I started shopping in thrift shops in high school--my budget did not allow for a closet full of the requisite Guess jeans and Forenza sweaters, so out of necessity and defiance, I opted for an Ally Sheedy/Breakfast Club-Molly Ringwald/Pretty in Pink look--long baggy skirts worn with long underwear and combat boots. A man's overcoat in a tweedy plaid--the pockets were inexplicably full of matchbooks from a local restaurant when I bought it for $5.00 at the local thrift shop. I often wondered about the old man (all the clothes at the thrift shop were Old People Clothes) who had worn it before it was donated to the thrift shop--had he died? Was his compulsive matchbook grabbing a sign of early dementia? Had he smoked? In my imagination he was always balding and stooped, liver-spotted and wore natty ties.
This thrift shop was dark, dingy and totally scary and foul smelling. There was nothing vintage/retro/cool about it. You had to really dig through mounds of polyester pants and ugly acrylic sweaters to find the good stuff and when you did find anything worth buying, you definitely had to wash it well before wearing. Looking back, I was rare--a middle class kid shopping in the poor man's zone at the time--but half of my earnings had to go for college savings which left Not Much for fun and frivolity. Plus, I'd rather wear well made classics with flair before I'd head to Maurice's or Deb for cheaply made knock-offs.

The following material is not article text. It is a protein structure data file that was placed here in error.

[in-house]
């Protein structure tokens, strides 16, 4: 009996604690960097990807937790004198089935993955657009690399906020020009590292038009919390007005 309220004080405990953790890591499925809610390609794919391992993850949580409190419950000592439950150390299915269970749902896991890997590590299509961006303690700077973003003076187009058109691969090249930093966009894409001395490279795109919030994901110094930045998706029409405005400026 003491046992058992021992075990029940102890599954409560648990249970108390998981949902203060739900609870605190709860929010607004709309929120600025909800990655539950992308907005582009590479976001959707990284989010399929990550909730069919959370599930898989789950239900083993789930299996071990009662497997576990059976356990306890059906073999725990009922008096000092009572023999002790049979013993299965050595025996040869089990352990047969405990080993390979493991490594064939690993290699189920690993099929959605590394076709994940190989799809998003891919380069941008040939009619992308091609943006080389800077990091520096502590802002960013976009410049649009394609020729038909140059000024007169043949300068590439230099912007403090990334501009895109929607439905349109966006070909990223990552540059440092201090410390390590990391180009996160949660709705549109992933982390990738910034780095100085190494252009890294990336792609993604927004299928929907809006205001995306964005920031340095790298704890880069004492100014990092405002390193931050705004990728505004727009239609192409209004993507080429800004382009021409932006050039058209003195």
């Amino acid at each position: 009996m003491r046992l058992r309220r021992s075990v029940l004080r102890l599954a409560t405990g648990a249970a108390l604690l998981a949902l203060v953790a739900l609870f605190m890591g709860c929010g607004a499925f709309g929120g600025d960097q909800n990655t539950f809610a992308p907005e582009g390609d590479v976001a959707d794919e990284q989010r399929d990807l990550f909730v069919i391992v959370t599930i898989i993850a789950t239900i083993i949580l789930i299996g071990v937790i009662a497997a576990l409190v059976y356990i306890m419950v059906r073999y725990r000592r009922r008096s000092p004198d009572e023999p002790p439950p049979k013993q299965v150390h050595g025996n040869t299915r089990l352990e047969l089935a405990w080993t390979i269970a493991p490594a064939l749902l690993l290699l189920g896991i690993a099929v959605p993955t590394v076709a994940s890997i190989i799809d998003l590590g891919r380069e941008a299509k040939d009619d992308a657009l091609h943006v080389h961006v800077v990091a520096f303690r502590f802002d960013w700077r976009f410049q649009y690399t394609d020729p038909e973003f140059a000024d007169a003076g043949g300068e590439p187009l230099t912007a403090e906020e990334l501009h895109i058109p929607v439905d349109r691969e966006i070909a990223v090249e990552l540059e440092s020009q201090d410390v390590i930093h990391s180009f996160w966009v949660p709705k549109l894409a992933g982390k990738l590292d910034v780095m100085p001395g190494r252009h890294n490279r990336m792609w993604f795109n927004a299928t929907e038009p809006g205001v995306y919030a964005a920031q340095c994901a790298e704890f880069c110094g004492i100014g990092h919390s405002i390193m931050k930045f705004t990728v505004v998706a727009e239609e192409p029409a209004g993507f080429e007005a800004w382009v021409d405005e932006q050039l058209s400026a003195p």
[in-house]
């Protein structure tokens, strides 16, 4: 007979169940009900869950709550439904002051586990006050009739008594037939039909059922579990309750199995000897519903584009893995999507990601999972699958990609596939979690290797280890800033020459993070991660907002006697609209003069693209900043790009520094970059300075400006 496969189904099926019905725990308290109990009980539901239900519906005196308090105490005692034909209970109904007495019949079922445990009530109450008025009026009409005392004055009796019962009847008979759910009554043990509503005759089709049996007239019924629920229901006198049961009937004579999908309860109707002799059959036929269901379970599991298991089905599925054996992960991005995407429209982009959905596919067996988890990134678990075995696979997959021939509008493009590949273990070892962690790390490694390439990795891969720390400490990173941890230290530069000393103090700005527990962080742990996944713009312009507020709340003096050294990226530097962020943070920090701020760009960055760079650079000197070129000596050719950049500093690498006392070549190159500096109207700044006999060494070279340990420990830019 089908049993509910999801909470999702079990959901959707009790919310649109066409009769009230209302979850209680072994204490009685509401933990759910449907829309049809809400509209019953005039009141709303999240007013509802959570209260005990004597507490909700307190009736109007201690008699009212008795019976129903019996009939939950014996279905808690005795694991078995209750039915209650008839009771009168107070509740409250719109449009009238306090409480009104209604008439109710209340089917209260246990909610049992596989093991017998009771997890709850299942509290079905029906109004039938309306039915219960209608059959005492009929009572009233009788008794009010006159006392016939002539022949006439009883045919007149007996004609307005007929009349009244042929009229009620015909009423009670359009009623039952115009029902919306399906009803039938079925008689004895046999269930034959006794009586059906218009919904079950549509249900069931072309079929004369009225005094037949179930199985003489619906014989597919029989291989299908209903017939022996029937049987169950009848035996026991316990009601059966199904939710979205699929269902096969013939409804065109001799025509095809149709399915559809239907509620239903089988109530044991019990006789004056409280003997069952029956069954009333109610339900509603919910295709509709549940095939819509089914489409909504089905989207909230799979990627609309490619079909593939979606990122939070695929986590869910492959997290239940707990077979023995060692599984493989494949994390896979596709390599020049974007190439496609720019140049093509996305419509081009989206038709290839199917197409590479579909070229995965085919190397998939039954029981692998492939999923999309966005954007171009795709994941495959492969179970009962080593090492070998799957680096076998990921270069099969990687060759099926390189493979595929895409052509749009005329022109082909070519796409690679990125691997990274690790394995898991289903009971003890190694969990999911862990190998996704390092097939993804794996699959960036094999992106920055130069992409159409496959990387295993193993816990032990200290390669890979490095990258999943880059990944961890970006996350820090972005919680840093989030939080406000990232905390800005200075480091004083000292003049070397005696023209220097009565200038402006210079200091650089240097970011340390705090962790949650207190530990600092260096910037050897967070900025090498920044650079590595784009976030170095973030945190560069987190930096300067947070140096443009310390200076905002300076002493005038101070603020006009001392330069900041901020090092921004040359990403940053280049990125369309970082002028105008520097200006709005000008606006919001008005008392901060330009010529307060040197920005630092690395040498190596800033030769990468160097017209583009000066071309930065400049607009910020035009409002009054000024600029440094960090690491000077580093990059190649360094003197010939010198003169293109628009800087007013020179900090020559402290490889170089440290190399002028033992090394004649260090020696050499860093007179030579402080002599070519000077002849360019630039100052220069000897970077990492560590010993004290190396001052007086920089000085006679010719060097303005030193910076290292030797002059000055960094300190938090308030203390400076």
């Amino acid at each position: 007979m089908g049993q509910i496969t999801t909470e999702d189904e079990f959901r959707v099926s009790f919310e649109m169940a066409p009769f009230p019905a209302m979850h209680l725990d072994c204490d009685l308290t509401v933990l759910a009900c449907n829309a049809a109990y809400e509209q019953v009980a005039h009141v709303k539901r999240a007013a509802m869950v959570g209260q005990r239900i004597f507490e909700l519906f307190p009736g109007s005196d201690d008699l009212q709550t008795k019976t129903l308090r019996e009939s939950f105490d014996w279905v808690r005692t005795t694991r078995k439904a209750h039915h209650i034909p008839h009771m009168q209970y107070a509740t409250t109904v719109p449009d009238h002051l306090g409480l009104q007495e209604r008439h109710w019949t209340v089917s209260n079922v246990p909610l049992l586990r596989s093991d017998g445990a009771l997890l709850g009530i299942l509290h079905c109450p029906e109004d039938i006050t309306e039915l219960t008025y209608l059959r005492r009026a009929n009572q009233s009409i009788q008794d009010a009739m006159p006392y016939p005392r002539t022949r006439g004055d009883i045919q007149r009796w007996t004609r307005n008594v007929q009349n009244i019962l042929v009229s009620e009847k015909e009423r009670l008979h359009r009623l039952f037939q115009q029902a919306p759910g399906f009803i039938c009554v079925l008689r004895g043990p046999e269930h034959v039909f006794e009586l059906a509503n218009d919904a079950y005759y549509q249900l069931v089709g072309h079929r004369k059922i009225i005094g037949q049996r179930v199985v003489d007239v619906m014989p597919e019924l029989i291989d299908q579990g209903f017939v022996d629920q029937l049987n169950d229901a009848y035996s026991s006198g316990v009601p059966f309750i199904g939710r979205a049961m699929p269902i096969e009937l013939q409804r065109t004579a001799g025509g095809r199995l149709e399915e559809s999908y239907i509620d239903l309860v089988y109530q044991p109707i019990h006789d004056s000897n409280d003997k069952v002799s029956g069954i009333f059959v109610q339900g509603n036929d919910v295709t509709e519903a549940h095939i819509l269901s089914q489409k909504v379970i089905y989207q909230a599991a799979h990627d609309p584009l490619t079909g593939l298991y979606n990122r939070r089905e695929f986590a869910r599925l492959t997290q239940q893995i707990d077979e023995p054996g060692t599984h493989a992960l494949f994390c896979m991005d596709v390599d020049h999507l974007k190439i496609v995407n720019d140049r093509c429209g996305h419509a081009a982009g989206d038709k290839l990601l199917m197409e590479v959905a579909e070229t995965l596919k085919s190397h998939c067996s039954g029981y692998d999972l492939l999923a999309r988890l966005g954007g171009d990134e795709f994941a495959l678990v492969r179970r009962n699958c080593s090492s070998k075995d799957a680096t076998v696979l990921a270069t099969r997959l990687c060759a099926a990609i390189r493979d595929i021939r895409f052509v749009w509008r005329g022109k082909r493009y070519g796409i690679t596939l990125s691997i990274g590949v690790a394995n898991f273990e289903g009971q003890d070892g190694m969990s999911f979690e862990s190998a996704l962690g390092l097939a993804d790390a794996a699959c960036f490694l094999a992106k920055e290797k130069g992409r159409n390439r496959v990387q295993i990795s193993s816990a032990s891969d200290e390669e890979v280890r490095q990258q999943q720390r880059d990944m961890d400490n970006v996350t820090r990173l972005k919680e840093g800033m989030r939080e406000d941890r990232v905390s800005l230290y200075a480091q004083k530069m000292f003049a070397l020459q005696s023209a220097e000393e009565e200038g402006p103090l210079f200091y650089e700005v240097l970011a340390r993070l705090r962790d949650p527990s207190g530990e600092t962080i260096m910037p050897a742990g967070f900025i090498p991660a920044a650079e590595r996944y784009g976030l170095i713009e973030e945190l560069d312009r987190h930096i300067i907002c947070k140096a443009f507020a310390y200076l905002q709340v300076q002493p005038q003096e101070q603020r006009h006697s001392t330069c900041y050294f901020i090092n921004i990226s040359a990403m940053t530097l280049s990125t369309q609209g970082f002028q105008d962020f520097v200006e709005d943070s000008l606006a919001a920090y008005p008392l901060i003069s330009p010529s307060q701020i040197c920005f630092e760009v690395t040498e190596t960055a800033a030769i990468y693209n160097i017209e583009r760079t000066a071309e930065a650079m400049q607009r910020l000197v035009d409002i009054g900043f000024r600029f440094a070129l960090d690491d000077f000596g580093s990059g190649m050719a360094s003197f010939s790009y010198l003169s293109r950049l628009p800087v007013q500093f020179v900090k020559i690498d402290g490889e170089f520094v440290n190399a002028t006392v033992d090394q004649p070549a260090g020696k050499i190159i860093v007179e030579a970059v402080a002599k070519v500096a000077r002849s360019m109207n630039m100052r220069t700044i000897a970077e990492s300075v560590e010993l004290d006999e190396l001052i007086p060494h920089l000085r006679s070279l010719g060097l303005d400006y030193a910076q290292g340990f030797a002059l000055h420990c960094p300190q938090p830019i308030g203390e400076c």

Sometime in college I bought another wool coat for $12. Lined with silk, my favorite coat has sleeves that are slightly gathered at the wrists to keep the chill out. It's a 1960's style swing coat evocative of Jackie O and Audrey Hepburn--it covered every substantial inch of my body while pregnant and looked unbelievably chic in the 80's, the 90's and now the 00's. Talk about timeless. It fits me like a glove--the sleeves are the perfect length and the hem hits the slimmest point of my German calves.
Sure, the buttons might be missing a few rhinestones and the lining is torn in one corner, but this wool coat is warm, made from Old School materials and not about to go out of fashion or fall apart any time soon. I wear it to church, weddings, gala events, and nice restaurants. It's one of a kind and I always feel glamourous when I wear it.
Sometimes I imagine the old woman who wore this coat--did she think in a million years that after she was done with it, a much younger woman would look like the cat's ME-OW every time she slid it on? Did she know what a classic it was? Did she appreciate the tightly woven fabric that could withstand the coldest days of winter? Women would pay fifty times as much for a coat of this quality, but I'll never sell. I may, however, bequeath my beautiful favorite wool coat to a thrift shop when I die--and imagine who will wear it next.